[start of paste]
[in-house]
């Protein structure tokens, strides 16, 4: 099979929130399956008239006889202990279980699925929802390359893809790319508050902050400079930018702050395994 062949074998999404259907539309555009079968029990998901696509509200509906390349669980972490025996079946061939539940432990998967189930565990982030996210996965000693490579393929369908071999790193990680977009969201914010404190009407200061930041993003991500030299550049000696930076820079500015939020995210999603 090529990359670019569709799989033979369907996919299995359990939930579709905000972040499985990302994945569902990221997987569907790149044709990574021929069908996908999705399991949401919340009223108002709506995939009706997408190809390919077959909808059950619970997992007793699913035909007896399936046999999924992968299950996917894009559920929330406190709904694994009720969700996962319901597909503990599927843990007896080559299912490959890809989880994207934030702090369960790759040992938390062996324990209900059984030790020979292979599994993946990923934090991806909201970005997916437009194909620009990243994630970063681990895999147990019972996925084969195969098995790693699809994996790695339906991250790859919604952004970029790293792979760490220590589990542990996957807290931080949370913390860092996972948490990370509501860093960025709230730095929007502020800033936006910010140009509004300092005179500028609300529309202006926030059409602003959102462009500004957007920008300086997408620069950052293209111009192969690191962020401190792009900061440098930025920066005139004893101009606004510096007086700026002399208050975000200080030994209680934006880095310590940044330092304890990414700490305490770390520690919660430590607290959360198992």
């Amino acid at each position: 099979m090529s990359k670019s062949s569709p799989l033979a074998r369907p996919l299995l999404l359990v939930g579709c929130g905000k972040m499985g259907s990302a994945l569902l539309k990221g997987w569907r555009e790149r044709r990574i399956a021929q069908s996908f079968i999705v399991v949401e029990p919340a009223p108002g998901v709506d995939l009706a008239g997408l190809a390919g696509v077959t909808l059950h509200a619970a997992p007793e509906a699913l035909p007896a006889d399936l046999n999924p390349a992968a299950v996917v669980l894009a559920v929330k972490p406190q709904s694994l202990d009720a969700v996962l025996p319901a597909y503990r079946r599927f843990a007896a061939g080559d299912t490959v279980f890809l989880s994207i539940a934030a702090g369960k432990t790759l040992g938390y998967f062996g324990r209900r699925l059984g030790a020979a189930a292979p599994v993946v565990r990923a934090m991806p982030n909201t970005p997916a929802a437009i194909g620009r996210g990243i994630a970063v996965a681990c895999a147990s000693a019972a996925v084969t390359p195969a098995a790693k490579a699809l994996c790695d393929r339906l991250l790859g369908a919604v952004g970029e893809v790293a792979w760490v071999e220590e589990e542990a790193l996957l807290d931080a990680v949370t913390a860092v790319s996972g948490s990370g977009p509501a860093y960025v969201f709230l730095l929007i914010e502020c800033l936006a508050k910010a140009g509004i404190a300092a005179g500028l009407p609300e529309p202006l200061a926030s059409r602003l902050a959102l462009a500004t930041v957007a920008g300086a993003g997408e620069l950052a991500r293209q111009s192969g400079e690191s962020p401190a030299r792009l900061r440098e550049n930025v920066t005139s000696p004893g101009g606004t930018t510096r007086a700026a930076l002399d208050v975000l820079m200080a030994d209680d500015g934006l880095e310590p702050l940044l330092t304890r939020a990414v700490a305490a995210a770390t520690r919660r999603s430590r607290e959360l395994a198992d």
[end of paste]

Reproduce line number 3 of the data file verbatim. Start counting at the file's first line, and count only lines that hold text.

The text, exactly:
């Amino acid at each position: 099979m090529s990359k670019s062949s569709p799989l033979a074998r369907p996919l299995l999404l359990v939930g579709c929130g905000k972040m499985g259907s990302a994945l569902l539309k990221g997987w569907r555009e790149r044709r990574i399956a021929q069908s996908f079968i999705v399991v949401e029990p919340a009223p108002g998901v709506d995939l009706a008239g997408l190809a390919g696509v077959t909808l059950h509200a619970a997992p007793e509906a699913l035909p007896a006889d399936l046999n999924p390349a992968a299950v996917v669980l894009a559920v929330k972490p406190q709904s694994l202990d009720a969700v996962l025996p319901a597909y503990r079946r599927f843990a007896a061939g080559d299912t490959v279980f890809l989880s994207i539940a934030a702090g369960k432990t790759l040992g938390y998967f062996g324990r209900r699925l059984g030790a020979a189930a292979p599994v993946v565990r990923a934090m991806p982030n909201t970005p997916a929802a437009i194909g620009r996210g990243i994630a970063v996965a681990c895999a147990s000693a019972a996925v084969t390359p195969a098995a790693k490579a699809l994996c790695d393929r339906l991250l790859g369908a919604v952004g970029e893809v790293a792979w760490v071999e220590e589990e542990a790193l996957l807290d931080a990680v949370t913390a860092v790319s996972g948490s990370g977009p509501a860093y960025v969201f709230l730095l929007i914010e502020c800033l936006a508050k910010a140009g509004i404190a300092a005179g500028l009407p609300e529309p202006l200061a926030s059409r602003l902050a959102l462009a500004t930041v957007a920008g300086a993003g997408e620069l950052a991500r293209q111009s192969g400079e690191s962020p401190a030299r792009l900061r440098e550049n930025v920066t005139s000696p004893g101009g606004t930018t510096r007086a700026a930076l002399d208050v975000l820079m200080a030994d209680d500015g934006l880095e310590p702050l940044l330092t304890r939020a990414v700490a305490a995210a770390t520690r919660r999603s430590r607290e959360l395994a198992d």